This conversation follows on from "My Business Is Losing Money" and looks at the issues when the caller had done some analysis to determine if their cash crunch was due to profit or cash issues.
Caller "Paul, thanks for the advice the other day on how I can understand more about why business is losing money.
I have done the analysis and found that the big increase in my overdraft is due to a number of causes.
My customers do owe me more money and I have a couple that looks as if they are bad debts.
I have also taken more out of my business than I usually do because we had a few things done at home.
But you are also right about stretching our payments to suppliers so I am pretty sure that my business is losing money because it is making a loss".
Me "Thanks for doing the exercise. Facts are so important to understanding how to diagnose and correct business problems connected with losing money. It is a good idea to get your accountants in to confirm the diagnosis and to prepare interim management accounts but it will cost money."
Caller "I have been reading your article "How to increase profits" which has got me thinking about the different ways to make more money but I don't see many quick ways to turn things around. Everything I think of that can help seems to have a downside."
"There is no magic bullet. If business was that easy, everyone would be making big profits but many operate at close to subsistence and would lose money if the owners took a realistic salary. I am pleased that you are starting to see the financial consequences of your decisions. What things did you have in mind?"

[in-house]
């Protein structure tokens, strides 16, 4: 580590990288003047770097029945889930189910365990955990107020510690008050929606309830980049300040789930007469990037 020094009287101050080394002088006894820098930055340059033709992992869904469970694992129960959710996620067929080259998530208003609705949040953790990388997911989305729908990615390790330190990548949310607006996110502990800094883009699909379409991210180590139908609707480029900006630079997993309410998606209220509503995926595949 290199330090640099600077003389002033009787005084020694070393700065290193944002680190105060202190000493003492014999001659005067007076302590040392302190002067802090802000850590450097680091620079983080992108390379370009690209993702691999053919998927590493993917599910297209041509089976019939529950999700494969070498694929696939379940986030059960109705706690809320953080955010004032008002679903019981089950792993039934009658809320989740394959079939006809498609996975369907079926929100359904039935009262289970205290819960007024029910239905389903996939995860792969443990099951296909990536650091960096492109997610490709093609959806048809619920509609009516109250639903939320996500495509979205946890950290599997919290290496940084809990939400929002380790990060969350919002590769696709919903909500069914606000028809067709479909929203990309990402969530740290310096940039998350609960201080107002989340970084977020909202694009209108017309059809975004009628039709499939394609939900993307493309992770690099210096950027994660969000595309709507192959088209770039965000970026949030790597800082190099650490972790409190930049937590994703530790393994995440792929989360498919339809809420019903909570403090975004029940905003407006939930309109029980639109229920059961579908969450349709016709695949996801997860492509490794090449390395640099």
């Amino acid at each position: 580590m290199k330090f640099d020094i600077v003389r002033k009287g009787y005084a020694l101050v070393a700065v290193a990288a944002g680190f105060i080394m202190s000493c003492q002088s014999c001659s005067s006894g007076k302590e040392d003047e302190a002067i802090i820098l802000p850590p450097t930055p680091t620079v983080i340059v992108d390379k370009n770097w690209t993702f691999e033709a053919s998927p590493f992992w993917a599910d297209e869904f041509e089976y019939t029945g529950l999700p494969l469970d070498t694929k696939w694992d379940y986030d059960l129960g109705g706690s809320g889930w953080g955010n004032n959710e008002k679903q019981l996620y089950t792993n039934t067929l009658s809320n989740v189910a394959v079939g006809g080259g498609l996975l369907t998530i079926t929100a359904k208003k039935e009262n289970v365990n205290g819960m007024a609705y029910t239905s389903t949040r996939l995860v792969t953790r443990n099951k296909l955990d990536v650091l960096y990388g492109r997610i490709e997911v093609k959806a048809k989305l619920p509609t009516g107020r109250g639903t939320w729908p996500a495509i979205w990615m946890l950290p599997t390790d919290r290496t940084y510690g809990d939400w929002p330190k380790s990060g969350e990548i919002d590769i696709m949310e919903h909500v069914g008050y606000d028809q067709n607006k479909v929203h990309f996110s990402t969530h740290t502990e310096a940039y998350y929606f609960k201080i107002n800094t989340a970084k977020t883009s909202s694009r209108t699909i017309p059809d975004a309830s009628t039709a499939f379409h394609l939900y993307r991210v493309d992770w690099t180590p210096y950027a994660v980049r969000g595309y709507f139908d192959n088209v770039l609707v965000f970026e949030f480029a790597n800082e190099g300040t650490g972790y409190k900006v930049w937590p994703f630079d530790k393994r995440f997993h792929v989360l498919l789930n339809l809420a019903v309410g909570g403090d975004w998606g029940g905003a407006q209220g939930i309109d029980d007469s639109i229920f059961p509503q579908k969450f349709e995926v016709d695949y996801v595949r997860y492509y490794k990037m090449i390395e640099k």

"I know that I have to get more customers and to get the existing customers to buy more but I also know that I have to reduce my costs. I was thinking about my sales force. I have a couple of sales people at the moment, neither doing much business. One idea was to recruit someone who could do the job properly but I don't know whether that should be on top of the two I've got, one in one out which will increase my costs or both out."
"I've seen troubled companies go both ways. Reduce their sales force and save the costs of salaries, benefits, cars and expenses or to recruit extra sales people who they hope have the right skills.
You need to cost out the options and the likely results to see the profit impact.
First, try to find out why the existing sales people are not producing the goods.
Are their skills weak? If so, would they benefit from sales training and coaching?
Is it that they don't put in the effort? That places huge question marks over them but perhaps you need to find better ways to help them motivate themselves. If you don't have a sales bonus, you need one and if possible based on margins so they don't get rewarded for cutting prices.
Is the product a difficult sell? A common sales excuse is that the price is too high but that may be true if your competitor has a much better product for a similar price.
How quickly do enquiries turn into orders and cash for your business? How long does it take to build a relationship with a customer? Remember if you take on a new sales person, their costs start immediately, the income may be months away.
What else were you thinking about?
"You already touched on it. I am not sure whether I am pricing right. Should I increase my prices or reduce them?"
"I see pricing as the number 1 lever for profit so I am glad that you are thinking like this. Price too high and you are restricting sales, price too low and you are leaving a lot of money on the table.